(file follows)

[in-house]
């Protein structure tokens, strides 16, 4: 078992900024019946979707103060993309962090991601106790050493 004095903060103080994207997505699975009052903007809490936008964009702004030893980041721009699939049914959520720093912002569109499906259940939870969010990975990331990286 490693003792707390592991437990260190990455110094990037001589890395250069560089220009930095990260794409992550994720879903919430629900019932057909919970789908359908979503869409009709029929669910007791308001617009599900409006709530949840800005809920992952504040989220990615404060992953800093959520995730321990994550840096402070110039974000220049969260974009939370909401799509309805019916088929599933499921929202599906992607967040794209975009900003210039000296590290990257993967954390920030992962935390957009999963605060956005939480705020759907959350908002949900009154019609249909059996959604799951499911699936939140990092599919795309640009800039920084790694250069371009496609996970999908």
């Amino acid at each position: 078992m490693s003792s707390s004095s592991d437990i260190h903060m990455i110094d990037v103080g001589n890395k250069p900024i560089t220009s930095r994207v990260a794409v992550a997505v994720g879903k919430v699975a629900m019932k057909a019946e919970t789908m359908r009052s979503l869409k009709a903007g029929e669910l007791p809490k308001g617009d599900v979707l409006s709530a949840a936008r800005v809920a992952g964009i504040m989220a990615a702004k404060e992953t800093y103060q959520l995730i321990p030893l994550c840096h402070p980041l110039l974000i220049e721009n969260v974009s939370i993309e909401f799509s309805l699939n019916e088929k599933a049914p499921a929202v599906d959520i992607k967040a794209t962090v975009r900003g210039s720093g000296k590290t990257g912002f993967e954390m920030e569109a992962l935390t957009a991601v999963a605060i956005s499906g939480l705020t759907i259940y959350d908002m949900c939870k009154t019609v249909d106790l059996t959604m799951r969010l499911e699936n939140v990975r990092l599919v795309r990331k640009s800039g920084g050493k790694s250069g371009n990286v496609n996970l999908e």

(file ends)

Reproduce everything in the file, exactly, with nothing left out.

[in-house]
């Protein structure tokens, strides 16, 4: 078992900024019946979707103060993309962090991601106790050493 004095903060103080994207997505699975009052903007809490936008964009702004030893980041721009699939049914959520720093912002569109499906259940939870969010990975990331990286 490693003792707390592991437990260190990455110094990037001589890395250069560089220009930095990260794409992550994720879903919430629900019932057909919970789908359908979503869409009709029929669910007791308001617009599900409006709530949840800005809920992952504040989220990615404060992953800093959520995730321990994550840096402070110039974000220049969260974009939370909401799509309805019916088929599933499921929202599906992607967040794209975009900003210039000296590290990257993967954390920030992962935390957009999963605060956005939480705020759907959350908002949900009154019609249909059996959604799951499911699936939140990092599919795309640009800039920084790694250069371009496609996970999908």
């Amino acid at each position: 078992m490693s003792s707390s004095s592991d437990i260190h903060m990455i110094d990037v103080g001589n890395k250069p900024i560089t220009s930095r994207v990260a794409v992550a997505v994720g879903k919430v699975a629900m019932k057909a019946e919970t789908m359908r009052s979503l869409k009709a903007g029929e669910l007791p809490k308001g617009d599900v979707l409006s709530a949840a936008r800005v809920a992952g964009i504040m989220a990615a702004k404060e992953t800093y103060q959520l995730i321990p030893l994550c840096h402070p980041l110039l974000i220049e721009n969260v974009s939370i993309e909401f799509s309805l699939n019916e088929k599933a049914p499921a929202v599906d959520i992607k967040a794209t962090v975009r900003g210039s720093g000296k590290t990257g912002f993967e954390m920030e569109a992962l935390t957009a991601v999963a605060i956005s499906g939480l705020t759907i259940y959350d908002m949900c939870k009154t019609v249909d106790l059996t959604m799951r969010l499911e699936n939140v990975r990092l599919v795309r990331k640009s800039g920084g050493k790694s250069g371009n990286v496609n996970l999908e």